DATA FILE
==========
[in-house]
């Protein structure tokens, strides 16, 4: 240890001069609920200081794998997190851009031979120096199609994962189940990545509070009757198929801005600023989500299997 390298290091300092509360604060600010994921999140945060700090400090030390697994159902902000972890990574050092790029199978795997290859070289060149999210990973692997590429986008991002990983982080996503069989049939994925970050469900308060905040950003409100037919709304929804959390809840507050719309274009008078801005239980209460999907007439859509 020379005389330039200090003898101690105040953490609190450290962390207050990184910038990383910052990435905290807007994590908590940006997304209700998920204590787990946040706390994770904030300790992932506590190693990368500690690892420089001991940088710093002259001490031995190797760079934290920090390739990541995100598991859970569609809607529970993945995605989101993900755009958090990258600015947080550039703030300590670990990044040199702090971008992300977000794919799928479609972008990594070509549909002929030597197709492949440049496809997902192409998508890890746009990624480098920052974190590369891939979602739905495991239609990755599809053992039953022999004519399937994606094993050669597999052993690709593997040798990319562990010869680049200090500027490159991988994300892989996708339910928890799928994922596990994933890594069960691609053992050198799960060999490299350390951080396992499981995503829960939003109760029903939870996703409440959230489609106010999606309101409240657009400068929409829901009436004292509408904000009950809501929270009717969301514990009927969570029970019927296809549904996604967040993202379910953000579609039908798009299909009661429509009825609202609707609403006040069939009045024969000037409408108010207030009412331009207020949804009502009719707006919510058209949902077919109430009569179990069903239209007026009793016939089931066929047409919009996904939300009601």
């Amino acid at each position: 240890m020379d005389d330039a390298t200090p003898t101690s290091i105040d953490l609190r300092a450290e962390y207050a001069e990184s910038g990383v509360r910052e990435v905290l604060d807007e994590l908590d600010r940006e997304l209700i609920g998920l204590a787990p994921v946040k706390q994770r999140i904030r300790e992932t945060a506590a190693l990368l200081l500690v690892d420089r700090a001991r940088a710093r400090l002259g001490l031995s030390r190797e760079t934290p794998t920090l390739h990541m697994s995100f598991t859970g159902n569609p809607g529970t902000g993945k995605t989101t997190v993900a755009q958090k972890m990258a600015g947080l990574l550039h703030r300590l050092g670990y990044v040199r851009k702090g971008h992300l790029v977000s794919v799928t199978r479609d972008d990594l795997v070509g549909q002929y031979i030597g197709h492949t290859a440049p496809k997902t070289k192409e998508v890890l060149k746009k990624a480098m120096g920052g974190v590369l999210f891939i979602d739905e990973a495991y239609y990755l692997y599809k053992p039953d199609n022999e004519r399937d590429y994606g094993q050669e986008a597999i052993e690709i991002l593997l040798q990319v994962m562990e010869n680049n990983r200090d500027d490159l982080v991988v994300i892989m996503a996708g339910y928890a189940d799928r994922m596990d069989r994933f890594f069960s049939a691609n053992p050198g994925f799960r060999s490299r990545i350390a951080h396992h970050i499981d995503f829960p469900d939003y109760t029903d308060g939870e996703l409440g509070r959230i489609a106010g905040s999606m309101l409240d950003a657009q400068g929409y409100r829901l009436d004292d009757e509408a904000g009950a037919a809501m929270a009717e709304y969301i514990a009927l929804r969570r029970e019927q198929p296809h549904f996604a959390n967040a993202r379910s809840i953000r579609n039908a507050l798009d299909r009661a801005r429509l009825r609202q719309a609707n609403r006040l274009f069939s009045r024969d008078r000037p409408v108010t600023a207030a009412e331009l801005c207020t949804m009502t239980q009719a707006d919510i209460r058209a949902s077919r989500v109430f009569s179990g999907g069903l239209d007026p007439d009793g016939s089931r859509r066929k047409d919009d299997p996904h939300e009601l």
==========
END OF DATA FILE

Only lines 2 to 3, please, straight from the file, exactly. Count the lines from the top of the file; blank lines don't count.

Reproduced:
């Protein structure tokens, strides 16, 4: 240890001069609920200081794998997190851009031979120096199609994962189940990545509070009757198929801005600023989500299997 390298290091300092509360604060600010994921999140945060700090400090030390697994159902902000972890990574050092790029199978795997290859070289060149999210990973692997590429986008991002990983982080996503069989049939994925970050469900308060905040950003409100037919709304929804959390809840507050719309274009008078801005239980209460999907007439859509 020379005389330039200090003898101690105040953490609190450290962390207050990184910038990383910052990435905290807007994590908590940006997304209700998920204590787990946040706390994770904030300790992932506590190693990368500690690892420089001991940088710093002259001490031995190797760079934290920090390739990541995100598991859970569609809607529970993945995605989101993900755009958090990258600015947080550039703030300590670990990044040199702090971008992300977000794919799928479609972008990594070509549909002929030597197709492949440049496809997902192409998508890890746009990624480098920052974190590369891939979602739905495991239609990755599809053992039953022999004519399937994606094993050669597999052993690709593997040798990319562990010869680049200090500027490159991988994300892989996708339910928890799928994922596990994933890594069960691609053992050198799960060999490299350390951080396992499981995503829960939003109760029903939870996703409440959230489609106010999606309101409240657009400068929409829901009436004292509408904000009950809501929270009717969301514990009927969570029970019927296809549904996604967040993202379910953000579609039908798009299909009661429509009825609202609707609403006040069939009045024969000037409408108010207030009412331009207020949804009502009719707006919510058209949902077919109430009569179990069903239209007026009793016939089931066929047409919009996904939300009601």
């Amino acid at each position: 240890m020379d005389d330039a390298t200090p003898t101690s290091i105040d953490l609190r300092a450290e962390y207050a001069e990184s910038g990383v509360r910052e990435v905290l604060d807007e994590l908590d600010r940006e997304l209700i609920g998920l204590a787990p994921v946040k706390q994770r999140i904030r300790e992932t945060a506590a190693l990368l200081l500690v690892d420089r700090a001991r940088a710093r400090l002259g001490l031995s030390r190797e760079t934290p794998t920090l390739h990541m697994s995100f598991t859970g159902n569609p809607g529970t902000g993945k995605t989101t997190v993900a755009q958090k972890m990258a600015g947080l990574l550039h703030r300590l050092g670990y990044v040199r851009k702090g971008h992300l790029v977000s794919v799928t199978r479609d972008d990594l795997v070509g549909q002929y031979i030597g197709h492949t290859a440049p496809k997902t070289k192409e998508v890890l060149k746009k990624a480098m120096g920052g974190v590369l999210f891939i979602d739905e990973a495991y239609y990755l692997y599809k053992p039953d199609n022999e004519r399937d590429y994606g094993q050669e986008a597999i052993e690709i991002l593997l040798q990319v994962m562990e010869n680049n990983r200090d500027d490159l982080v991988v994300i892989m996503a996708g339910y928890a189940d799928r994922m596990d069989r994933f890594f069960s049939a691609n053992p050198g994925f799960r060999s490299r990545i350390a951080h396992h970050i499981d995503f829960p469900d939003y109760t029903d308060g939870e996703l409440g509070r959230i489609a106010g905040s999606m309101l409240d950003a657009q400068g929409y409100r829901l009436d004292d009757e509408a904000g009950a037919a809501m929270a009717e709304y969301i514990a009927l929804r969570r029970e019927q198929p296809h549904f996604a959390n967040a993202r379910s809840i953000r579609n039908a507050l798009d299909r009661a801005r429509l009825r609202q719309a609707n609403r006040l274009f069939s009045r024969d008078r000037p409408v108010t600023a207030a009412e331009l801005c207020t949804m009502t239980q009719a707006d919510i209460r058209a949902s077919r989500v109430f009569s179990g999907g069903l239209d007026p007439d009793g016939s089931r859509r066929k047409d919009d299997p996904h939300e009601l």